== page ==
Amazon, the world’s largest online merchant, has an ambitious and far-reaching new agenda: it wants to rewrite tax policy for the Internet era.
Amazon said this week that it would push a voter initiative in California that could eliminate sales tax for virtual sellers with only a modest physical presence in the state. Its move instantly escalated the company’s long-running battle with many states over collecting sales tax, taking the question directly to voters. And it has sharply intensified its dispute with physical retailers like Wal-Mart Stores and Target, which have vowed to fight the measure.
Some political science and business professors say the conflict could take on the polarizing nature of Proposition 13, a decades-old referendum that limited property tax increases and remains a lightning rod in the state. Political experts say Amazon’s proposed referendum is likely to gather the signatures necessary to appear on the ballot as early as next February.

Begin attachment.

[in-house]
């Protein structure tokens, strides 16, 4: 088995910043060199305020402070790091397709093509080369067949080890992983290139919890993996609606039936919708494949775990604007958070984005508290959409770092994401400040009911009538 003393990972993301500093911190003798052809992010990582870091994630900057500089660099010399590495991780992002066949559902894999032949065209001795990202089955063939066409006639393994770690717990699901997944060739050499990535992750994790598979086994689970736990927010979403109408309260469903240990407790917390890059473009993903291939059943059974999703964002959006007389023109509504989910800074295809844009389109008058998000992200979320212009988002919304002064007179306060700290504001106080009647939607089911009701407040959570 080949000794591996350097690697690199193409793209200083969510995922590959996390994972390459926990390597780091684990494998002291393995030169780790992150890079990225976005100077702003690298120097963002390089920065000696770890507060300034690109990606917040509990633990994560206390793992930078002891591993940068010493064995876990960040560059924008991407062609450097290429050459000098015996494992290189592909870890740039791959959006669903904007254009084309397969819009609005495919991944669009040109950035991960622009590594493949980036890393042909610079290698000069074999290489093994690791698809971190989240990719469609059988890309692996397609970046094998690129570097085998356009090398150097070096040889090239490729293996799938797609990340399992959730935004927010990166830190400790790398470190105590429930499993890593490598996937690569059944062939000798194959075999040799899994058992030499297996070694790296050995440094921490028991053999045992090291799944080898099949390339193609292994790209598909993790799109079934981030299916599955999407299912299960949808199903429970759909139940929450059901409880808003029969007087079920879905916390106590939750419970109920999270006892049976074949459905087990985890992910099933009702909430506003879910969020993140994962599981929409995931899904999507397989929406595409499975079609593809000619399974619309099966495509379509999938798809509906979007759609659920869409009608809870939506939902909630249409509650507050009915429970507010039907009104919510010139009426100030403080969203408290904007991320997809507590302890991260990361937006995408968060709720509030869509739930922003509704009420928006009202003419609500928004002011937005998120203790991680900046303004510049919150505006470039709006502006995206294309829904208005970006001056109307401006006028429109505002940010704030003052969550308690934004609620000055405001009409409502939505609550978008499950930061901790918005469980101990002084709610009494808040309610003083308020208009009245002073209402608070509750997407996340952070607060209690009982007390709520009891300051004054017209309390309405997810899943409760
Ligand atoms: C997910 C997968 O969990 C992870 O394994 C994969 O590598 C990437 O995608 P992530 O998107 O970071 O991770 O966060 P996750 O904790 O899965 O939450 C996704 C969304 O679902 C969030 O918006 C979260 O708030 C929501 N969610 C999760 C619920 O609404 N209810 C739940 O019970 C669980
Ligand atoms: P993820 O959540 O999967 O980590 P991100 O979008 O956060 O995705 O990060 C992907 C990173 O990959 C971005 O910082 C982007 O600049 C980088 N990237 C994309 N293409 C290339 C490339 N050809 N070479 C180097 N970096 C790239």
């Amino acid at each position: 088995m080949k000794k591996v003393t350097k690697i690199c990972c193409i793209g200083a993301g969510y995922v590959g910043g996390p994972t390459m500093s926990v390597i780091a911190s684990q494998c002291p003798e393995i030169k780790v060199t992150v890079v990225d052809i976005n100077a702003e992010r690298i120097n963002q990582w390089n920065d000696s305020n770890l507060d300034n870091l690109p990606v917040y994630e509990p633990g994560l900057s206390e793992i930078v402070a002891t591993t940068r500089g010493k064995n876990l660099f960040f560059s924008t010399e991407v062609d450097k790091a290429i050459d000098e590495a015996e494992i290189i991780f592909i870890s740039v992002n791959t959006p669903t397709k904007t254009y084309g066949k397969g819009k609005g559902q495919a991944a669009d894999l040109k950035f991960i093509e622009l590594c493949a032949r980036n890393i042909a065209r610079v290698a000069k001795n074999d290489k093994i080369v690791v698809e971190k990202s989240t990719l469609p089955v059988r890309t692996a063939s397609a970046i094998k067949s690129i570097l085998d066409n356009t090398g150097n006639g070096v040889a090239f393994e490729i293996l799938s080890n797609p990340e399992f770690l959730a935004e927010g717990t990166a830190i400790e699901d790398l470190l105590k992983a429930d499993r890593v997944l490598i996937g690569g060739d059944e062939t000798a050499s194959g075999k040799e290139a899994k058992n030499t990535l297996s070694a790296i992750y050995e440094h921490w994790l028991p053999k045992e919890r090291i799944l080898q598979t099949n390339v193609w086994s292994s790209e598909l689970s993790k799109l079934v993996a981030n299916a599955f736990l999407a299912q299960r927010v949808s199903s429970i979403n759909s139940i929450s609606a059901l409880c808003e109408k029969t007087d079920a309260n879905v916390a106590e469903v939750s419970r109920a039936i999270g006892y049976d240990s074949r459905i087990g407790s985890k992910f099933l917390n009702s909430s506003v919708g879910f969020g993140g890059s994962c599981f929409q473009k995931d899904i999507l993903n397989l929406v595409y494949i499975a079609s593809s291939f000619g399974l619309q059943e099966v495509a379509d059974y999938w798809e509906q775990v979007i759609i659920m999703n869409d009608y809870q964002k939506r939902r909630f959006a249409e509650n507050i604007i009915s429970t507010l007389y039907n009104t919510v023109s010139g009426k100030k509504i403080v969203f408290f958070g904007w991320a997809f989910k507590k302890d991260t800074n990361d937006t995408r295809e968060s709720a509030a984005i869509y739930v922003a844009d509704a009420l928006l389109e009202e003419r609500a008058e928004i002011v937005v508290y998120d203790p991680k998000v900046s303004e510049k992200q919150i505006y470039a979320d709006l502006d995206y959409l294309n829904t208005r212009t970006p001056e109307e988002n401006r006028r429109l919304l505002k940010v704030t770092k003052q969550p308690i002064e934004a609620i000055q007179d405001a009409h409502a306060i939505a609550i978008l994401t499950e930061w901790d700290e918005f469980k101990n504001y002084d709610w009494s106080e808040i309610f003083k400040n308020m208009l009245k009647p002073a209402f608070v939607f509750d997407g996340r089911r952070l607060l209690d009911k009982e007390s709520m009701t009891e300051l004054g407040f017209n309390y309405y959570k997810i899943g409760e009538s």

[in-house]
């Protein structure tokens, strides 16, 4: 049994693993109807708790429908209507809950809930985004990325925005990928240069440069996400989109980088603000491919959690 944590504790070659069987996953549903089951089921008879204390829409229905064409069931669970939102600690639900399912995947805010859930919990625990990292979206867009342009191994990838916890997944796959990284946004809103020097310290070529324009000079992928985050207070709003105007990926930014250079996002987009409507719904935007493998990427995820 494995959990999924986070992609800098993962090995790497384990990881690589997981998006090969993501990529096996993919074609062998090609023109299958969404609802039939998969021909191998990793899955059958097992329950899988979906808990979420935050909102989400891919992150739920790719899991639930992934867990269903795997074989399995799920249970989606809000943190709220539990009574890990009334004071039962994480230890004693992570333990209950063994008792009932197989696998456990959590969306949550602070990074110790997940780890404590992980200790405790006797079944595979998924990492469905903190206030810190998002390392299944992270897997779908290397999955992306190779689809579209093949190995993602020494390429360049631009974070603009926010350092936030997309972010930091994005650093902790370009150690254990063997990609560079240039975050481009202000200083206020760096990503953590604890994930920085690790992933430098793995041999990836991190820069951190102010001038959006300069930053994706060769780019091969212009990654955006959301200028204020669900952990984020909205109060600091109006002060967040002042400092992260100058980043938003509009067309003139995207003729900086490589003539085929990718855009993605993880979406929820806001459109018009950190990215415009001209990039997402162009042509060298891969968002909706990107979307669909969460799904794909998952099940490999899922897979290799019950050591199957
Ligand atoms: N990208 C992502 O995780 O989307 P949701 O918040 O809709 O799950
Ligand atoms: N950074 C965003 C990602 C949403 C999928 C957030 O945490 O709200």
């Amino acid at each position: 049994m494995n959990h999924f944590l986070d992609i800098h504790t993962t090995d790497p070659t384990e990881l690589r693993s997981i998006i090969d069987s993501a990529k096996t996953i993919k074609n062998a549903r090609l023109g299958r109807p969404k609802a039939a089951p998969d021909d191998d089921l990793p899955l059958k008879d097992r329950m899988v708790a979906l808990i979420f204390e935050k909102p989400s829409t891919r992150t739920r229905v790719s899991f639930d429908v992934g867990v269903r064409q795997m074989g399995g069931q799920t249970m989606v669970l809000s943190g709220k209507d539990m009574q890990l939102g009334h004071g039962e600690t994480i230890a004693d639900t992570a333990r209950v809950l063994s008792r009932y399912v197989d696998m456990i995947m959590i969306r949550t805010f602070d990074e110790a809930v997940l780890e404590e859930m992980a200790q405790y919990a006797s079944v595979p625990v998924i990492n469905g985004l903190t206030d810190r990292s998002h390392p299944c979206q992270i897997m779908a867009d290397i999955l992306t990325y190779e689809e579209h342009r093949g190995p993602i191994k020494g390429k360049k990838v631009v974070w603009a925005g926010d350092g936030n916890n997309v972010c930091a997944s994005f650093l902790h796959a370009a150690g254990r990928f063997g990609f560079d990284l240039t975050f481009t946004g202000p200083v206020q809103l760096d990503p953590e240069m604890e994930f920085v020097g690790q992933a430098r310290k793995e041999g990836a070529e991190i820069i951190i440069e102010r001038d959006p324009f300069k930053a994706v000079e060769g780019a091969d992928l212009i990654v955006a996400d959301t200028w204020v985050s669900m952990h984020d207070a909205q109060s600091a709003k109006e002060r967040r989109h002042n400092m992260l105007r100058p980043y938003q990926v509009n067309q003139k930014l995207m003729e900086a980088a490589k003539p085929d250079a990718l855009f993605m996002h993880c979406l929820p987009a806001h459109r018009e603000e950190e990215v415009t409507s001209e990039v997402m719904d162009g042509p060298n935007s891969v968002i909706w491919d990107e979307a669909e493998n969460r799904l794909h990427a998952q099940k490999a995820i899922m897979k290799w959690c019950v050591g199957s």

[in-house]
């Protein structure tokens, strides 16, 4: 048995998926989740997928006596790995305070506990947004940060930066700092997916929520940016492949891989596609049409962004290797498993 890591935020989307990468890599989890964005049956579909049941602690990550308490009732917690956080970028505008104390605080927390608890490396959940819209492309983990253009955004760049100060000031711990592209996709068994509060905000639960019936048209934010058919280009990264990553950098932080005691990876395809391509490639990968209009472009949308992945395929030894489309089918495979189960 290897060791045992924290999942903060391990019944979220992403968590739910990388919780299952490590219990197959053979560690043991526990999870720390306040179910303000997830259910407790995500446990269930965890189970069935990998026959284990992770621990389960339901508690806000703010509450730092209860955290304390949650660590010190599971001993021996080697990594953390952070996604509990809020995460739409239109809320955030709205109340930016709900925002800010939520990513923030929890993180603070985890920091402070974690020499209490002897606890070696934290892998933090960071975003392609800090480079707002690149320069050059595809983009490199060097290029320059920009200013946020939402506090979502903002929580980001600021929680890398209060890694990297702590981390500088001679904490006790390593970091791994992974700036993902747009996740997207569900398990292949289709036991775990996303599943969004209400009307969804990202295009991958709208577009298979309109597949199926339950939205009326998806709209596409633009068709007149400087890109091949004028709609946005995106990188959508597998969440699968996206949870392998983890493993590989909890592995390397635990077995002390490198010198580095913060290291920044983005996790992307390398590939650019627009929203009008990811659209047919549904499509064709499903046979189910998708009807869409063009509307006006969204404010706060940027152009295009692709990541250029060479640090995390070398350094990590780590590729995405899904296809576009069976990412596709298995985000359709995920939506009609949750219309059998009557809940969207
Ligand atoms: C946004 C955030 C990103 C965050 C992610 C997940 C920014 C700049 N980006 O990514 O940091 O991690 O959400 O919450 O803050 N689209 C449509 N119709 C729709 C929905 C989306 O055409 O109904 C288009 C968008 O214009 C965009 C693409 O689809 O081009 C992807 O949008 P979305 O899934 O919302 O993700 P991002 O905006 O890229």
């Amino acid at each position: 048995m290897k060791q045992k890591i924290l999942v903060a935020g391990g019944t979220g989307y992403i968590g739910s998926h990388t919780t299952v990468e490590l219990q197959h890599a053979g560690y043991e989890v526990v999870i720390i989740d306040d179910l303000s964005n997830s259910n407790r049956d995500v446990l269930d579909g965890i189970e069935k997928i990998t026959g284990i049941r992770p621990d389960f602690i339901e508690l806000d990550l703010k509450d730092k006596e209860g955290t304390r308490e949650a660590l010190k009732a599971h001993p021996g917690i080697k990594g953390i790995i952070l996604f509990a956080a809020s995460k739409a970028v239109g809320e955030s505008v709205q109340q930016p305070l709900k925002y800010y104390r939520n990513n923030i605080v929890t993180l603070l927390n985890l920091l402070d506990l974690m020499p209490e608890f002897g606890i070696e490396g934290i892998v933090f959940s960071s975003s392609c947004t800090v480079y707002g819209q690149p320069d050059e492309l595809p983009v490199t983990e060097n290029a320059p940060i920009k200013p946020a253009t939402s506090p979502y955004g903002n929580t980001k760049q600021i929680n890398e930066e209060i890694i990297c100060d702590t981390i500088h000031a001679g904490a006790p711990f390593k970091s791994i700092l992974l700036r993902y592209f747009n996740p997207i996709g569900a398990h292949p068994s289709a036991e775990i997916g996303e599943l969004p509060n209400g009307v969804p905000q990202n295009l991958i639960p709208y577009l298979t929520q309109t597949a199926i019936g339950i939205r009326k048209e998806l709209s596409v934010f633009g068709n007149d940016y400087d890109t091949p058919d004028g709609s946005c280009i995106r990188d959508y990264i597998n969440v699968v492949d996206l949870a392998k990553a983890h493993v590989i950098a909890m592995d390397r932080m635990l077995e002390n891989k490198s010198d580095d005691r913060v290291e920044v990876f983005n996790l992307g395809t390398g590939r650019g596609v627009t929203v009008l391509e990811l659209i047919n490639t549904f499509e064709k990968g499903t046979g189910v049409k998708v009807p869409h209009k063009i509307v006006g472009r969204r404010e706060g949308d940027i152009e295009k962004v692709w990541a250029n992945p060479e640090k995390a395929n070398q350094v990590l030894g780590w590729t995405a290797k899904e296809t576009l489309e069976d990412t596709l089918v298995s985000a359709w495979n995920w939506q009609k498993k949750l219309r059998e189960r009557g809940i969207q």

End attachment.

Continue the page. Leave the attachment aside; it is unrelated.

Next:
Nancy F. Koehn, a retail historian at the Harvard Business School, said the initiative highlighted the evolution of Internet retailing into a “major highway of commerce.”
Internet shopping “is no longer a small, out-of-the way quirky tributary of shopping,” she said, adding: “It’s the fastest-growing distribution channel in America. This is a referendum on how we’re going to treat it.”
She said that what happened in California could catch on in other states and have a domino effect.
- Amazon Relies on Tax-Averse Californians in ‘Unusual’ Strategy (businessweek.com)
- Slate: Amazon’s Tax Stance Unfair and Unethical (yro.slashdot.org)
- Amazon pushes for California sales tax referendum (sfgate.com)
- Amazon looks to California voters to nix online sales tax law (news.consumerreports.org)